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This article was published 7/9/2014 (933 days ago), so information in it may no longer be current.
"Canada has a special place in my heart," Trinidad-born, New York-based trumpeter Etienne Charles says.
"The reason I'm a trumpet player is a trip to Toronto as a three-year-old," the trumpeter, composer, band leader and teacher says in an interview from his home before he opens the Izzy Asper Jazz Performances series with three concerts Sept. 20 and 21.
He visited an uncle when he was three and was pleased to be able to make a sound on his relative's saxophone, but returned to Trinidad where he grew up playing steel-pan drums.
But at age 10, the Toronto uncle gave him a trumpet and a different musical life opened up, one that incorporated new sounds but maintained calypso as its root.
Charles' music has been labelled pan-American, which he says refers to his influences of calypso, steel-pan drumming and music from all over the Caribbean, Congo, Brazil, Venezuela, Motown, New Orleans and some voodoo. "All of those different colours," as he describes them.
Charles is not a fan of labels, but will accept his music is jazz.
"A label is something people use to categorize music for sale," he says. "For all purposes, jazz is expressive music with improvisation, interaction, blues, syncopation -- so my music is jazz, plus all the other influences. I could just as easily call it Trinidadian improvisation."
Charles, who holds a master's of music degree from Juilliard and teaches at Michigan State University, has four recordings, all on his own Culture Shock label. The latest, 2013's Creole Soul, will be featured in his concerts here along with older tunes, he says, adding "We don't set programs without getting a sense of our audience. It would be like setting the weather."
Creole Soul incorporates a variety of rhythms -- reggae, rock and calypso -- among its six originals and four covers, including Bob Marley's Turn Your Lights Down Low and Thelonious Monk's Green Chimneys.
Charles says his early influences were his father, a DJ who led a steel-pan ensemble, and his music teachers. The music at home was "whatever records were playing on the radio."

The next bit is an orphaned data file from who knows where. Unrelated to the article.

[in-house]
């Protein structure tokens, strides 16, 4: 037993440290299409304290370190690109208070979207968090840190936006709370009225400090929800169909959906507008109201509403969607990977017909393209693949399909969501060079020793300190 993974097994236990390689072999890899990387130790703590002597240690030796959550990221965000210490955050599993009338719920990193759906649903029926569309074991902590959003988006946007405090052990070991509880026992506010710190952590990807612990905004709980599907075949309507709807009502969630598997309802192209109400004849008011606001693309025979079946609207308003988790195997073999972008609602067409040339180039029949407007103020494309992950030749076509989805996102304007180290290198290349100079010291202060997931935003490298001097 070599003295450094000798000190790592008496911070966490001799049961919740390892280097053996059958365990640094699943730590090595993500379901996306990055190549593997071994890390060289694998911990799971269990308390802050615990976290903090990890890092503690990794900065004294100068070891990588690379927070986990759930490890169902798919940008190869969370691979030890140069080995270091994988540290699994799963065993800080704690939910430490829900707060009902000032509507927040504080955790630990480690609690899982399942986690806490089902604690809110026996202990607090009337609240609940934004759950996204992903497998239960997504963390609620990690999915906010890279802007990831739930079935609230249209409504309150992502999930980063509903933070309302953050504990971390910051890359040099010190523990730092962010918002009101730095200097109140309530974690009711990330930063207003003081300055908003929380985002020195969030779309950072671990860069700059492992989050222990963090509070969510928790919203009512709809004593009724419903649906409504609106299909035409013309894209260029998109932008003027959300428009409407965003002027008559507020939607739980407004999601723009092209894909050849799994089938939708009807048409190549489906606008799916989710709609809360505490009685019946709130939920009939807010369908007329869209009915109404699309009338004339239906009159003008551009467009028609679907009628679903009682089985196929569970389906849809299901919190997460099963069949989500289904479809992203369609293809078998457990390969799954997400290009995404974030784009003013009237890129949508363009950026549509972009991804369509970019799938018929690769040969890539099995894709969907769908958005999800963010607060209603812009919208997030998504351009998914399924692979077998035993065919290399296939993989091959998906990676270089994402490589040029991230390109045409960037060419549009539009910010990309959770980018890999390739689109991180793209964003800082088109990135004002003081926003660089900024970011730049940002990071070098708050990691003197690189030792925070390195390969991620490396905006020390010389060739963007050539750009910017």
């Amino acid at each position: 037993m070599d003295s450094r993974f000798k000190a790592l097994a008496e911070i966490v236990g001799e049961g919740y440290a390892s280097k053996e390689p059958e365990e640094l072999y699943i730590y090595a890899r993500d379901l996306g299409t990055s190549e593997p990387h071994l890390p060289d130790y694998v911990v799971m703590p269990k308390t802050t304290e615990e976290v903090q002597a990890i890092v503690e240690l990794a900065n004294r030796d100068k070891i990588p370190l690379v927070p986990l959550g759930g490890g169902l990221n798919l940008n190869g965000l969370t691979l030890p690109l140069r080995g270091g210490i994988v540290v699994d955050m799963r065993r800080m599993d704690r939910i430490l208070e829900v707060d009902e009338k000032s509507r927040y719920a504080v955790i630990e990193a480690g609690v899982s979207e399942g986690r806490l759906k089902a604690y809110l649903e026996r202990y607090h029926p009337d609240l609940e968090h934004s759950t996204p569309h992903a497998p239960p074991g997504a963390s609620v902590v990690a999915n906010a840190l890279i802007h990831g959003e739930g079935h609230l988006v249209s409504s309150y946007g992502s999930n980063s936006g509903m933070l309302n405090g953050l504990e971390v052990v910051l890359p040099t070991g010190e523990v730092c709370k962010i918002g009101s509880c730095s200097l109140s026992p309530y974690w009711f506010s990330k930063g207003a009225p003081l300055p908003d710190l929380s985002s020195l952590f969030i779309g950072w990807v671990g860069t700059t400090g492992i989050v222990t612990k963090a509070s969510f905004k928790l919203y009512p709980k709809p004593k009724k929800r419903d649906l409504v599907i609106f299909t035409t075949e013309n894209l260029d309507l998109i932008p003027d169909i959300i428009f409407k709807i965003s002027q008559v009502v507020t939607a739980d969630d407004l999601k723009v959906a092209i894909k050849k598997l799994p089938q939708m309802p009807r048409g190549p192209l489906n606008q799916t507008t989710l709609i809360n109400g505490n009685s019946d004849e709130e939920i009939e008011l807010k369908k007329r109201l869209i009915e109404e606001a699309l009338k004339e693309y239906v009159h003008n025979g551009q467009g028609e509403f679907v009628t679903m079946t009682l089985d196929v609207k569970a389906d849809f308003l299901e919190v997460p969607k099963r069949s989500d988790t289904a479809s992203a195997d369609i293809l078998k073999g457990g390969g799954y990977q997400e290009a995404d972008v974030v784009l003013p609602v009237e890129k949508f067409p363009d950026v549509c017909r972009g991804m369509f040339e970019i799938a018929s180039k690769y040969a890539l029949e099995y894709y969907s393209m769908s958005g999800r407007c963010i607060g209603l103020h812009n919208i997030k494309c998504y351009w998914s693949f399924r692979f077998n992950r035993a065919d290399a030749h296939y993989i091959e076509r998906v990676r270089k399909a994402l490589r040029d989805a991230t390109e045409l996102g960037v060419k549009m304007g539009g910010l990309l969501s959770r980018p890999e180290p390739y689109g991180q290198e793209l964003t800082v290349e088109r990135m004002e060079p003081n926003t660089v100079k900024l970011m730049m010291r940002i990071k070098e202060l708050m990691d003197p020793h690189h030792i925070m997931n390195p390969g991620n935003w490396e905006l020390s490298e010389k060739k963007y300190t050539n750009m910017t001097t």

"We were kind of off the grid -- not much jazz in record stores (and) live jazz maybe once a year."
It wasn't until he went to Florida State University to study that he got into jazz, he says. Then his list of jazz trumpet influences started to grow: Lee Morgan ("The one that put the lasso around my neck."), Clifford Brown, Miles Davis, Louis Armstrong, Dizzy Gillespie, Harry (Sweets) Edison, Thad Jones, Kenny Dorham, Woody Shaw.
Charles is looking forward to catching up with University of Manitoba jazz faculty staff and friends of his: director and bassist Steve Kirby; trumpeter Derrick Gardner and drummer Quincy Davis.
The Etienne Charles Sextet performs at the Berney Theatre Saturday, Sept. 20, 8 p.m. and Sunday, Sept. 21, at 2 p.m. and 7:30 p.m. Tickets, $38, are available by calling 204-477-7534.
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The iconic 1958 photo A Great Day in Harlem is being recreated in Winnipeg on Saturday, Sept. 13, as a fundraiser for Dig! magazine and a way to celebrate jazz musicians and fans.
Art Kane photographed 57 top jazz musicians of the time outside a brownstone in Harlem for Esquire. It became a classic and spawned a film documentary.
U of M jazz studies director Steve Kirby is expecting at least 60 people to turn out at 1:30 p.m. at the Oodena Celebration Circle at The Forks to be captured in A Great Day in Winnipeg. The photo will be shot at 3 p.m. by Lindsey Bond, a local photographer whose interest in jazz includes her guitarist husband Keith Price.
A limited number of autographed prints will be auctioned off at the Dig! rent party, Nov. 19 at the Park Theatre, to help cover publishing costs for the bi-monthly magazine, which includes jazz listings and features on local and visiting musicians.
Kirby says he has wanted to do the photo shoot since he arrived here over a decade ago.
All jazz musicians -- pro or amateur -- and fans are welcome to take part. For more information, visit the event's Facebook page: http://wfp.to/ONr